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Progesterone Cream

Health Benefits, Uses, Side Effects & Tips

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Updated August 02, 2013

Written or reviewed by a board-certified physician. See About.com's Medical Review Board.

Progesterone cream is a product typically used to improve women's health. A hormone found naturally in the body and produced mainly in the ovaries, progesterone is a key element of hormone replacement therapy (a treatment commonly pursued by midlife women experiencing menopausal symptoms). Typically made from soy or wild yam (Dioscorea villosa), progesterone cream is applied directly to the skin rather than taken orally as in hormone replacement therapy.

Uses for Progesterone Cream

Progesterone cream is said to alleviate menopausal symptoms (such as hot flashes and vaginal dryness) and protect against menopause-related bone loss. In addition, non-menopausal women sometimes use progesterone cream to fight fatigue, improve mood, increase libido, and fight weight gain.

Progesterone cream is also used to reduce signs of aging in the skin.

Benefits of Progesterone Cream

Here's a look at the science behind the purported benefits of progesterone cream:

1) Menopause

Research on the use of progesterone cream among menopausal women has yielded mixed results. In a 2007 report published in the Journal of Obstetrics and Gynecology, for instance, investigators sized up the available studies on the use of progesterone cream for management of menopausal symptoms and protection against osteoporosis. Due to a lack of consistency in study findings (as well as a lack of credibility in certain studies), the report's authors concluded that progesterone cream is "an unsubstantiated treatment option" for women undergoing menopause.

In a more recent report, scientists found progesterone cream to be ineffective in treatment of menopausal symptoms. Published in Menopause International in 2009, the study involved 223 healthy postmenopausal women with severe menopausal symptoms. For six months, study members applied either progesterone cream or a placebo each day. While women given progesterone cream showed a significantly greater improvement in physical functioning and social functioning compared to members of the placebo group, progesterone cream was no more effective than placebo in treatment of menopausal symptoms (such as hot flashes and night sweats).

See Natural Approach to Menopause.

2) Skin Health

In a study published in the British Journal of Dermatology in 2005, scientists determined that progesterone cream may help increase skin firmness and elasticity. Involving 40 peri-menopausal and post-menopausal women, the four-month-long study also found that progesterone cream helped fight wrinkles.

Related: Collagen Supplements For Skin.

Side Effects

In some cases, use of progesterone cream may promote moderate weight gain and trigger a number of side effects, including drowsiness, nausea, headaches, and breast pain.

Since repeatedly applying progesterone cream to the same area of skin may lead to skin irritation, proponents suggest rubbing the cream into different areas with each use.

What You Need To Know Before Buying Progesterone Cream

There's some concern that some natural progesterone creams do not contain enough progesterone to be effective in alleviating menopausal symptoms or protecting against bone loss. Diosgenin, a phytoestrogen found in wild yam and soy, must be converted in a laboratory to progesterone (the body cannot convert diosgenin into progesterone on its own), so only preparations that have been made by chemically converting the phytoestrogen are believed to be active. Look for "progesterone USP" on the label or for help in finding an effective progesterone cream, consult a qualified health care professional.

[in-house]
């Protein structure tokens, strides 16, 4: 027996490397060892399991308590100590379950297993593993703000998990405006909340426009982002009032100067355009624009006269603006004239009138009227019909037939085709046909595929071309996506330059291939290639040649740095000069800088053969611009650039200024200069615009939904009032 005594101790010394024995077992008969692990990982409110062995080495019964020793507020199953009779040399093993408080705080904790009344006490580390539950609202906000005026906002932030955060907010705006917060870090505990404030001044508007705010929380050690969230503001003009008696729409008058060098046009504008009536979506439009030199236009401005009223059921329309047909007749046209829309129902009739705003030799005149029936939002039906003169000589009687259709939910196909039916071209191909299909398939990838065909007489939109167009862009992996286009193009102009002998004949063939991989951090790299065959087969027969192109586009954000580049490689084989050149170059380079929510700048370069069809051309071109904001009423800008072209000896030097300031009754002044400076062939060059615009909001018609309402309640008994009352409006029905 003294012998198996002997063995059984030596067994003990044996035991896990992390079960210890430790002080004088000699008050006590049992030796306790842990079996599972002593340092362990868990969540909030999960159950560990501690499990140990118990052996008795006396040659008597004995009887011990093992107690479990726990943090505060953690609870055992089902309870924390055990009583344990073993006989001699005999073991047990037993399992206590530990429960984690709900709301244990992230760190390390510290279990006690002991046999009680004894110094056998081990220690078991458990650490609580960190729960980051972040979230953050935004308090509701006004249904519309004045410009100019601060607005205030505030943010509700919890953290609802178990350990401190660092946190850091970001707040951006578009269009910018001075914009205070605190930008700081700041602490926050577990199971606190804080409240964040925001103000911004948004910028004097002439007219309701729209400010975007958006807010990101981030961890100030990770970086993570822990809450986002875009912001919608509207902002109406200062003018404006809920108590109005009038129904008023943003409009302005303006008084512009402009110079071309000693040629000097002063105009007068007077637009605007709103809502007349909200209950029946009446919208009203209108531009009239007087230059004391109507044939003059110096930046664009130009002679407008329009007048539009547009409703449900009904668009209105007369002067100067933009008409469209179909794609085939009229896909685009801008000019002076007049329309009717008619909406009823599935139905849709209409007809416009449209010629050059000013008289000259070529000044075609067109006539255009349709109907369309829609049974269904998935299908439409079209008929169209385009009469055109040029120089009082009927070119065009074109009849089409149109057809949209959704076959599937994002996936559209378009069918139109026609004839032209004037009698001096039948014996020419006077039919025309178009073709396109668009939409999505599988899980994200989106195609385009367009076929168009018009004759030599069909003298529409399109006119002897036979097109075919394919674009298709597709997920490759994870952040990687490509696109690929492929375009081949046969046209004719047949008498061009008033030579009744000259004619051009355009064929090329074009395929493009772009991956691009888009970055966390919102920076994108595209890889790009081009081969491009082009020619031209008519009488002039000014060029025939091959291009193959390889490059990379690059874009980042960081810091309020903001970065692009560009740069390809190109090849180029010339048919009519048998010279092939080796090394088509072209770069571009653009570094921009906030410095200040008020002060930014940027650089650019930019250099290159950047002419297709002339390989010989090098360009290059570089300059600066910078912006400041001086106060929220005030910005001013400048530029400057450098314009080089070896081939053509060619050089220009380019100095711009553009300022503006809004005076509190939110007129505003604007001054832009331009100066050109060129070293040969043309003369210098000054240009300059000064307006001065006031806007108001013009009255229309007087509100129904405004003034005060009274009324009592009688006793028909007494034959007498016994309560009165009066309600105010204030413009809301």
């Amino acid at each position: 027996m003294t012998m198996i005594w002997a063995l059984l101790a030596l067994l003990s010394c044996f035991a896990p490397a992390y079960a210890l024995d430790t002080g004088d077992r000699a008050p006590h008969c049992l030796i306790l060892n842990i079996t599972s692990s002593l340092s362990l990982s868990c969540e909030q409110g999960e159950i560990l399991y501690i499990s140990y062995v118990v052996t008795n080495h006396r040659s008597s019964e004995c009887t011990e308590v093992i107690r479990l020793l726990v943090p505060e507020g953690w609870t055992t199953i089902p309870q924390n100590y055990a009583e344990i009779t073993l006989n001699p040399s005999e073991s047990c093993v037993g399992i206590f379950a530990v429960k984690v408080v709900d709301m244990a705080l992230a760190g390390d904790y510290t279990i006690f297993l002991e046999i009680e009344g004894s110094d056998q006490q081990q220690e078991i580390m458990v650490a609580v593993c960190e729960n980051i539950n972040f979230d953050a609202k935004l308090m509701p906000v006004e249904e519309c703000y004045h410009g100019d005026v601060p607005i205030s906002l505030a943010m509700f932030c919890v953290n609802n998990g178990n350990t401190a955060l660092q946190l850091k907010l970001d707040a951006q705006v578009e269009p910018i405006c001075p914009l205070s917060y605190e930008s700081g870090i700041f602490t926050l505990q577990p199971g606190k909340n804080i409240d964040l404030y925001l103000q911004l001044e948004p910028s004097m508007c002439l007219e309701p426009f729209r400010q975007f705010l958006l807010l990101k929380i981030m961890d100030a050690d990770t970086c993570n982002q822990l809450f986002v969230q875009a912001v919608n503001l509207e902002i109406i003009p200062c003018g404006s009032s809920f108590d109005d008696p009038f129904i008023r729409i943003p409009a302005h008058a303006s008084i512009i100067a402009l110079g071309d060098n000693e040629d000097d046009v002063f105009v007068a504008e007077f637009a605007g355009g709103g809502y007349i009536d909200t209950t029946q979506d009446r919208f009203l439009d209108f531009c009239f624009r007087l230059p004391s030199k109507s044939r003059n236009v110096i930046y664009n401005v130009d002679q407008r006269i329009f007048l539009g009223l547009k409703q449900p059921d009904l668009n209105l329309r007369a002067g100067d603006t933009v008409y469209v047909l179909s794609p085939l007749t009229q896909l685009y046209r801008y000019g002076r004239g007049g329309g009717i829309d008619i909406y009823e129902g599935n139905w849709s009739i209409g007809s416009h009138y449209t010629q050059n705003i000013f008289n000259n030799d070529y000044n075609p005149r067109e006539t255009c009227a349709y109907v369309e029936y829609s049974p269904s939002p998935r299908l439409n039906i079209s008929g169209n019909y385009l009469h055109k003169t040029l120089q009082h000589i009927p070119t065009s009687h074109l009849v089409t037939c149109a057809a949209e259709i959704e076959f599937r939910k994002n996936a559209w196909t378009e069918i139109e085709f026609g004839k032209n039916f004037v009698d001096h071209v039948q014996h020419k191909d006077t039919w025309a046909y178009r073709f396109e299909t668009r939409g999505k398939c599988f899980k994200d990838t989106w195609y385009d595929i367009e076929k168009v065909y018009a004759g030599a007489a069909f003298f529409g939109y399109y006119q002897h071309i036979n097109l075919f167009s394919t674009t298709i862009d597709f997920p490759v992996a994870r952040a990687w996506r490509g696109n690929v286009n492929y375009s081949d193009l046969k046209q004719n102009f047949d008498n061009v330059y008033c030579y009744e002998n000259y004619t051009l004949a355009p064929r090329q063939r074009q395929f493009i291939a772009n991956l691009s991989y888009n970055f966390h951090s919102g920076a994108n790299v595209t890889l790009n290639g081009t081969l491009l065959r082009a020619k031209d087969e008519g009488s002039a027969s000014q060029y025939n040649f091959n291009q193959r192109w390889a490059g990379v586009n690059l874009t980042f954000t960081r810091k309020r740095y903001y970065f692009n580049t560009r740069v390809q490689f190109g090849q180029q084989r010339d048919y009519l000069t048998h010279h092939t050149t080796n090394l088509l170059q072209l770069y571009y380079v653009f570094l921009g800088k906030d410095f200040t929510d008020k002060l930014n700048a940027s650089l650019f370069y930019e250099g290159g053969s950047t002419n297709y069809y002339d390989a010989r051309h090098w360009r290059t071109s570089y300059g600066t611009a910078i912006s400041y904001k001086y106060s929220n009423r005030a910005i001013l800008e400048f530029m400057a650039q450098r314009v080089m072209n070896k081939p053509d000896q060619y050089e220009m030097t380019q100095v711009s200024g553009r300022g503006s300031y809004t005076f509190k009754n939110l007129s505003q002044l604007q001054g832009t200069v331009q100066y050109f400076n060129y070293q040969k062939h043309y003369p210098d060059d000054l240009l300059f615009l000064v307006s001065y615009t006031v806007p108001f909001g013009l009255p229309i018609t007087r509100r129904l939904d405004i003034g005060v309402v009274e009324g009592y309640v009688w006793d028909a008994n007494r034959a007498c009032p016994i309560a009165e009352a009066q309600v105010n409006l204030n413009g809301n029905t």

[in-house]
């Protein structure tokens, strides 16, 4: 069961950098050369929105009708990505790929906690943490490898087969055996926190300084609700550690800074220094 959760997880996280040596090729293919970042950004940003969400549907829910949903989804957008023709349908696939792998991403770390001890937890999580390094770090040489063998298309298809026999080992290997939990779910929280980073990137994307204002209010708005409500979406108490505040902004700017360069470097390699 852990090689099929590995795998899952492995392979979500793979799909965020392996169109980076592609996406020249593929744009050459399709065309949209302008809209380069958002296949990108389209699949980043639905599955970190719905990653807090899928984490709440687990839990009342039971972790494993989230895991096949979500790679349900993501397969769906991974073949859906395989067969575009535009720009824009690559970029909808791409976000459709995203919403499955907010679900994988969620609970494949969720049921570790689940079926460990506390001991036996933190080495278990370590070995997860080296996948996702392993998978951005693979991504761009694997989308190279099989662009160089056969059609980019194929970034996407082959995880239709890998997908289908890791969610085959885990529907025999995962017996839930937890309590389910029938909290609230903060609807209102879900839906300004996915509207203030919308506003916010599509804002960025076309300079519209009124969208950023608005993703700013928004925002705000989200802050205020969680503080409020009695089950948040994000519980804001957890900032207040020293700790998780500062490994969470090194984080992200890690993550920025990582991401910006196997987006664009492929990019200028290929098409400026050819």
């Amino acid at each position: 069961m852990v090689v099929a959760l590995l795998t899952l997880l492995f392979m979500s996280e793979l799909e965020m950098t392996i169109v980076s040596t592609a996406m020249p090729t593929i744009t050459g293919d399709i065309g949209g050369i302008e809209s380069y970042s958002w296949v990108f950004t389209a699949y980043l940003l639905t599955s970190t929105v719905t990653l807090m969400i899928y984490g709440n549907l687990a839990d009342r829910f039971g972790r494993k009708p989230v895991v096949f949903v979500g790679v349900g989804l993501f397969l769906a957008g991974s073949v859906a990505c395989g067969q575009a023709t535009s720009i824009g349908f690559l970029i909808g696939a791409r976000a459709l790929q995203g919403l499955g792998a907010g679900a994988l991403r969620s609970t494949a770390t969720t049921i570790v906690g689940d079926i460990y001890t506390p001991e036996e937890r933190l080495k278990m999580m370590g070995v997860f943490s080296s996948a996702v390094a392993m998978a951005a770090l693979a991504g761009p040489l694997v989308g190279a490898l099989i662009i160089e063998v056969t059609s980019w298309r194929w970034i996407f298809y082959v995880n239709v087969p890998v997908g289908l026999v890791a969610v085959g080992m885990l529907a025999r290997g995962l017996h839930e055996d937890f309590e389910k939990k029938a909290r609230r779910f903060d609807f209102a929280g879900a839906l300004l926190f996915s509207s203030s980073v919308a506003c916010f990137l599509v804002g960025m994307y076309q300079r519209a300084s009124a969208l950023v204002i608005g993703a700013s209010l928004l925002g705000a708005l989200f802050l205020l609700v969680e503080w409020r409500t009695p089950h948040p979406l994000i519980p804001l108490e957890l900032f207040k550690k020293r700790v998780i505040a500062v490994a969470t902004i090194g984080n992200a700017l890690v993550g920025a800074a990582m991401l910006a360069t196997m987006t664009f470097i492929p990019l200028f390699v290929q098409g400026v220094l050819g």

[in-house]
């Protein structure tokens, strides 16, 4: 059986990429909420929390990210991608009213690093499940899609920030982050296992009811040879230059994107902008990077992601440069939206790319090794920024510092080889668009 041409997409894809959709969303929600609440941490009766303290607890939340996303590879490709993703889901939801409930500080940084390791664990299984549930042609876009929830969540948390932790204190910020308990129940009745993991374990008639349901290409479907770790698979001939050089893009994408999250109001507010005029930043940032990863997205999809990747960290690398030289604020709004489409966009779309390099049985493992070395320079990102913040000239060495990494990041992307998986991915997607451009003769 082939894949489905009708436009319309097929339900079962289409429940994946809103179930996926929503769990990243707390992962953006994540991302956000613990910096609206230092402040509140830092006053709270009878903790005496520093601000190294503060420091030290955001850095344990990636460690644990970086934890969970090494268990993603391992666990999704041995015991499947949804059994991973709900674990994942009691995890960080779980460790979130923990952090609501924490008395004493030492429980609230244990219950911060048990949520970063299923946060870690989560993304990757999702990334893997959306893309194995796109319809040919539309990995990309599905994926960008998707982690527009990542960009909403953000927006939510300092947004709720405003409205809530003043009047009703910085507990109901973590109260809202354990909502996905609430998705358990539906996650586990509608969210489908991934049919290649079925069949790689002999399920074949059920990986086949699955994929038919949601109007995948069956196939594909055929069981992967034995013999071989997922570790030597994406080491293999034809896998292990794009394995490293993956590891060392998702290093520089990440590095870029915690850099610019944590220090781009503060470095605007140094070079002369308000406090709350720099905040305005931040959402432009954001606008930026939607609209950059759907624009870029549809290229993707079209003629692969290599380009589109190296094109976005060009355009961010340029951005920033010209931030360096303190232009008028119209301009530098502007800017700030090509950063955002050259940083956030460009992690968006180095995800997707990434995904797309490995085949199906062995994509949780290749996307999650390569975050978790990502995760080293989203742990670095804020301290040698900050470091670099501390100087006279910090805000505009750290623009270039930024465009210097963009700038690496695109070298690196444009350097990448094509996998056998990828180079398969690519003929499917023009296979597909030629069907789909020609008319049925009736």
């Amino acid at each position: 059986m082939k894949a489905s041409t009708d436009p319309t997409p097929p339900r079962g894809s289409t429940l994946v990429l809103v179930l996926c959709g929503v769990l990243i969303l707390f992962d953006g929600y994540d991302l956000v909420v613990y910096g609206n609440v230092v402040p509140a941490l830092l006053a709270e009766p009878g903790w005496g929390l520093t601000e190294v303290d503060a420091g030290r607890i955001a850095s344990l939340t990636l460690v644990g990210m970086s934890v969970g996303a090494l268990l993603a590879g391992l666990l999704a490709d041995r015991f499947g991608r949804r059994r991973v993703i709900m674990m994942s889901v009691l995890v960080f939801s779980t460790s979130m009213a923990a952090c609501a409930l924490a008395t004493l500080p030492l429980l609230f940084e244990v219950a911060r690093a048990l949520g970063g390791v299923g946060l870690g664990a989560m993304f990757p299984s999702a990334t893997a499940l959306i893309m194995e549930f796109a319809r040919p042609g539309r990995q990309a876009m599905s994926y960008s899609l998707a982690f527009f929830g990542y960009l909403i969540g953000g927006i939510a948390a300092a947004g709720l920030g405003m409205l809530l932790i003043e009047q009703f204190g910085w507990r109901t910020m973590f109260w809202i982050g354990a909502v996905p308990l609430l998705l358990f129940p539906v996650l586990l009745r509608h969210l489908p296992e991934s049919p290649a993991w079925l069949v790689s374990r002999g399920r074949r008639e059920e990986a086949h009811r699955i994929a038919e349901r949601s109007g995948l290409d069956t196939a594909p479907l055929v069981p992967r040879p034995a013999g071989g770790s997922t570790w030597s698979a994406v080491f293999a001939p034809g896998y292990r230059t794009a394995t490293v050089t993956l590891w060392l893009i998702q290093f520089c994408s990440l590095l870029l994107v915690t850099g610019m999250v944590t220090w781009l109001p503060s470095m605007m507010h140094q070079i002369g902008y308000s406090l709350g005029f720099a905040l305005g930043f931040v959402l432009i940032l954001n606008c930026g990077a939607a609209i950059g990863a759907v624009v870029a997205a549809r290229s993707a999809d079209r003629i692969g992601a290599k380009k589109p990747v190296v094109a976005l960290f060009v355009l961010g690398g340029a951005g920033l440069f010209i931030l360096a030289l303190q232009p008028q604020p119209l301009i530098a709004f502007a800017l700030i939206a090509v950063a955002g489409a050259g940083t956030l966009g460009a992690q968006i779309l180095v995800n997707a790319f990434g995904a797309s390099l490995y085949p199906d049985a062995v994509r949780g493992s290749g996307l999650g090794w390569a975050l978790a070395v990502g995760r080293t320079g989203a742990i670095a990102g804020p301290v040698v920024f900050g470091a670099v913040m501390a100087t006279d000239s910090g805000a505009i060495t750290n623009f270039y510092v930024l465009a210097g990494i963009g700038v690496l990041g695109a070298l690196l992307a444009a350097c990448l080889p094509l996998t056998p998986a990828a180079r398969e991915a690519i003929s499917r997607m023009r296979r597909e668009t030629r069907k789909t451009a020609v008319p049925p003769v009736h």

Alternatives to Progesterone Cream

A number of natural remedies show promise for the treatment of menopausal symptoms. For example, there's some evidence that black cohosh, soy, and red clover may help reduce hot flashes. Certain foods may also help.

Where To Find It

Widely available for purchase online, progesterone cream is sold in many drugstores and natural-foods stores.

Sources

Benster B, Carey A, Wadsworth F, Vashisht A, Domoney C, Studd J. "A double-blind placebo-controlled study to evaluate the effect of progestelle progesterone cream on postmenopausal women." Menopause Int. 2009 Jun;15(2):63-9.

Elshafie MA, Ewies AA. "Transdermal natural progesterone cream for postmenopausal women: inconsistent data and complex pharmacokinetics." J Obstet Gynaecol. 2007 Oct;27(7):655-9.

Hermann AC, Nafziger AN, Victory J, Kulawy R, Rocci ML Jr, Bertino JS Jr. "Over-the-counter progesterone cream produces significant drug exposure compared to a food and drug administration-approved oral progesterone product." J Clin Pharmacol. 2005 Jun;45(6):614-9.

Holzer G, Riegler E, Hönigsmann H, Farokhnia S, Schmidt JB. "Effects and side-effects of 2% progesterone cream on the skin of peri- and postmenopausal women: results from a double-blind, vehicle-controlled, randomized study." Br J Dermatol. 2005 Sep;153(3):626-34.

Leonetti HB, Longo S, Anasti JN. "Transdermal progesterone cream for vasomotor symptoms and postmenopausal bone loss." Obstet Gynecol. 1999 Aug;94(2):225-8.

Wren BG, Champion SM, Willetts K, Manga RZ, Eden JA. "Transdermal progesterone and its effect on vasomotor symptoms, blood lipid levels, bone metabolic markers, moods, and quality of life for postmenopausal women." Menopause. 2003 Jan-Feb;10(1):13-8.

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